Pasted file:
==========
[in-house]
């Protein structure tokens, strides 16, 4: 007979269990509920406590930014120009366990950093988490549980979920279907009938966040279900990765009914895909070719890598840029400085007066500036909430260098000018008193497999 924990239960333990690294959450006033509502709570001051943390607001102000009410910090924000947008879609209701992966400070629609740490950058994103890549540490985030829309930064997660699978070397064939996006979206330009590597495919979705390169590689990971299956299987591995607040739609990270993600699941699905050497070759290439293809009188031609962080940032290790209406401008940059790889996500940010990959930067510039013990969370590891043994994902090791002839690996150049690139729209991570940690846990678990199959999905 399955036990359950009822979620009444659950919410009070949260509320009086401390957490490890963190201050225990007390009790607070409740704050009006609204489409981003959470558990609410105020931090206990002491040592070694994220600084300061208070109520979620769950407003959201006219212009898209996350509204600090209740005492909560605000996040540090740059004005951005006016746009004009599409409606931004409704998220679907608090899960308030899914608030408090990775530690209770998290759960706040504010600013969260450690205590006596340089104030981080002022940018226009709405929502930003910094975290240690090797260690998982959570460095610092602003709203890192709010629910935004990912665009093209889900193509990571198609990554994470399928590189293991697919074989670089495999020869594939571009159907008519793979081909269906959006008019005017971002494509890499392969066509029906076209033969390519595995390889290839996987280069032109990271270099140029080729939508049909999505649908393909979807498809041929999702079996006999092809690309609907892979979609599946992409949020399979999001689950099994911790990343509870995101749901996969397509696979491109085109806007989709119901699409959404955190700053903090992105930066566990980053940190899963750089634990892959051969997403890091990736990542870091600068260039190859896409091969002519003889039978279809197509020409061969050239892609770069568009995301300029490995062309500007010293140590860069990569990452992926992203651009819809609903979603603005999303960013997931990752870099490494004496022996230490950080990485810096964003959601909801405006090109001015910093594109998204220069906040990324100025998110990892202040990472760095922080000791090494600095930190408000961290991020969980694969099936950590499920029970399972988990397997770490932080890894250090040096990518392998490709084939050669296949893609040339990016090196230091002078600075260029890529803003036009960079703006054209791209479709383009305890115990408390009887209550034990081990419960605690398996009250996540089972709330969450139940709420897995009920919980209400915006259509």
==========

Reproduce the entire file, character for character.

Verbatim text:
[in-house]
């Protein structure tokens, strides 16, 4: 007979269990509920406590930014120009366990950093988490549980979920279907009938966040279900990765009914895909070719890598840029400085007066500036909430260098000018008193497999 924990239960333990690294959450006033509502709570001051943390607001102000009410910090924000947008879609209701992966400070629609740490950058994103890549540490985030829309930064997660699978070397064939996006979206330009590597495919979705390169590689990971299956299987591995607040739609990270993600699941699905050497070759290439293809009188031609962080940032290790209406401008940059790889996500940010990959930067510039013990969370590891043994994902090791002839690996150049690139729209991570940690846990678990199959999905 399955036990359950009822979620009444659950919410009070949260509320009086401390957490490890963190201050225990007390009790607070409740704050009006609204489409981003959470558990609410105020931090206990002491040592070694994220600084300061208070109520979620769950407003959201006219212009898209996350509204600090209740005492909560605000996040540090740059004005951005006016746009004009599409409606931004409704998220679907608090899960308030899914608030408090990775530690209770998290759960706040504010600013969260450690205590006596340089104030981080002022940018226009709405929502930003910094975290240690090797260690998982959570460095610092602003709203890192709010629910935004990912665009093209889900193509990571198609990554994470399928590189293991697919074989670089495999020869594939571009159907008519793979081909269906959006008019005017971002494509890499392969066509029906076209033969390519595995390889290839996987280069032109990271270099140029080729939508049909999505649908393909979807498809041929999702079996006999092809690309609907892979979609599946992409949020399979999001689950099994911790990343509870995101749901996969397509696979491109085109806007989709119901699409959404955190700053903090992105930066566990980053940190899963750089634990892959051969997403890091990736990542870091600068260039190859896409091969002519003889039978279809197509020409061969050239892609770069568009995301300029490995062309500007010293140590860069990569990452992926992203651009819809609903979603603005999303960013997931990752870099490494004496022996230490950080990485810096964003959601909801405006090109001015910093594109998204220069906040990324100025998110990892202040990472760095922080000791090494600095930190408000961290991020969980694969099936950590499920029970399972988990397997770490932080890894250090040096990518392998490709084939050669296949893609040339990016090196230091002078600075260029890529803003036009960079703006054209791209479709383009305890115990408390009887209550034990081990419960605690398996009250996540089972709330969450139940709420897995009920919980209400915006259509």